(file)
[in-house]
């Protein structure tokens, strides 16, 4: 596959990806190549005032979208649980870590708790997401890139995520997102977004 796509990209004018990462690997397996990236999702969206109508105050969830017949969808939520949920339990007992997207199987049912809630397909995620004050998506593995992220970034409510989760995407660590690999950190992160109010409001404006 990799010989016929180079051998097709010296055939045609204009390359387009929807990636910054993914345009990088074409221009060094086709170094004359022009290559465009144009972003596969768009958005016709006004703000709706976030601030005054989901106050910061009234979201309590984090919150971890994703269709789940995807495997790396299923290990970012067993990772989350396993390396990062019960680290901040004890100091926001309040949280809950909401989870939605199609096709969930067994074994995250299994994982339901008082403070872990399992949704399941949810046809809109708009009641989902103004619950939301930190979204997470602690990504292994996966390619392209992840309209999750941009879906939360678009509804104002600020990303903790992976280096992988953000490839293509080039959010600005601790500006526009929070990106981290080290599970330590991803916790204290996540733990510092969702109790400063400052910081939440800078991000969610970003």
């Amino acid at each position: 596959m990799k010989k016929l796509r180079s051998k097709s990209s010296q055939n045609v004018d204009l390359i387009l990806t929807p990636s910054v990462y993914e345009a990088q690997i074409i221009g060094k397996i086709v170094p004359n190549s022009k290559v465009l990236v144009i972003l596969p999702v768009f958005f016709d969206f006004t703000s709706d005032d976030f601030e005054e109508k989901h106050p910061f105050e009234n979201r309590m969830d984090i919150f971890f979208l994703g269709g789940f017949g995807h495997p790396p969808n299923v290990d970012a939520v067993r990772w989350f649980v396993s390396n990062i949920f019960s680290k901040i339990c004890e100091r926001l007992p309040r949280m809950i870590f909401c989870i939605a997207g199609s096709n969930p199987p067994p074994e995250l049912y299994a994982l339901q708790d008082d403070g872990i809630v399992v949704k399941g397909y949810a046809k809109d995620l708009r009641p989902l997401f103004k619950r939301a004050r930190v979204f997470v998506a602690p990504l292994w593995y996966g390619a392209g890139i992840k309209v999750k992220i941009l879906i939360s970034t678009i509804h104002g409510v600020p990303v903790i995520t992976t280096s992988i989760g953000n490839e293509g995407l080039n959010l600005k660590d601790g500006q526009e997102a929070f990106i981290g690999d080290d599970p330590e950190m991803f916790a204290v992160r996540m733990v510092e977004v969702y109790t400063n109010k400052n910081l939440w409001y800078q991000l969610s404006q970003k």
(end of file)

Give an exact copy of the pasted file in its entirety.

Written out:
[in-house]
């Protein structure tokens, strides 16, 4: 596959990806190549005032979208649980870590708790997401890139995520997102977004 796509990209004018990462690997397996990236999702969206109508105050969830017949969808939520949920339990007992997207199987049912809630397909995620004050998506593995992220970034409510989760995407660590690999950190992160109010409001404006 990799010989016929180079051998097709010296055939045609204009390359387009929807990636910054993914345009990088074409221009060094086709170094004359022009290559465009144009972003596969768009958005016709006004703000709706976030601030005054989901106050910061009234979201309590984090919150971890994703269709789940995807495997790396299923290990970012067993990772989350396993390396990062019960680290901040004890100091926001309040949280809950909401989870939605199609096709969930067994074994995250299994994982339901008082403070872990399992949704399941949810046809809109708009009641989902103004619950939301930190979204997470602690990504292994996966390619392209992840309209999750941009879906939360678009509804104002600020990303903790992976280096992988953000490839293509080039959010600005601790500006526009929070990106981290080290599970330590991803916790204290996540733990510092969702109790400063400052910081939440800078991000969610970003």
């Amino acid at each position: 596959m990799k010989k016929l796509r180079s051998k097709s990209s010296q055939n045609v004018d204009l390359i387009l990806t929807p990636s910054v990462y993914e345009a990088q690997i074409i221009g060094k397996i086709v170094p004359n190549s022009k290559v465009l990236v144009i972003l596969p999702v768009f958005f016709d969206f006004t703000s709706d005032d976030f601030e005054e109508k989901h106050p910061f105050e009234n979201r309590m969830d984090i919150f971890f979208l994703g269709g789940f017949g995807h495997p790396p969808n299923v290990d970012a939520v067993r990772w989350f649980v396993s390396n990062i949920f019960s680290k901040i339990c004890e100091r926001l007992p309040r949280m809950i870590f909401c989870i939605a997207g199609s096709n969930p199987p067994p074994e995250l049912y299994a994982l339901q708790d008082d403070g872990i809630v399992v949704k399941g397909y949810a046809k809109d995620l708009r009641p989902l997401f103004k619950r939301a004050r930190v979204f997470v998506a602690p990504l292994w593995y996966g390619a392209g890139i992840k309209v999750k992220i941009l879906i939360s970034t678009i509804h104002g409510v600020p990303v903790i995520t992976t280096s992988i989760g953000n490839e293509g995407l080039n959010l600005k660590d601790g500006q526009e997102a929070f990106i981290g690999d080290d599970p330590e950190m991803f916790a204290v992160r996540m733990v510092e977004v969702y109790t400063n109010k400052n910081l939440w409001y800078q991000l969610s404006q970003k």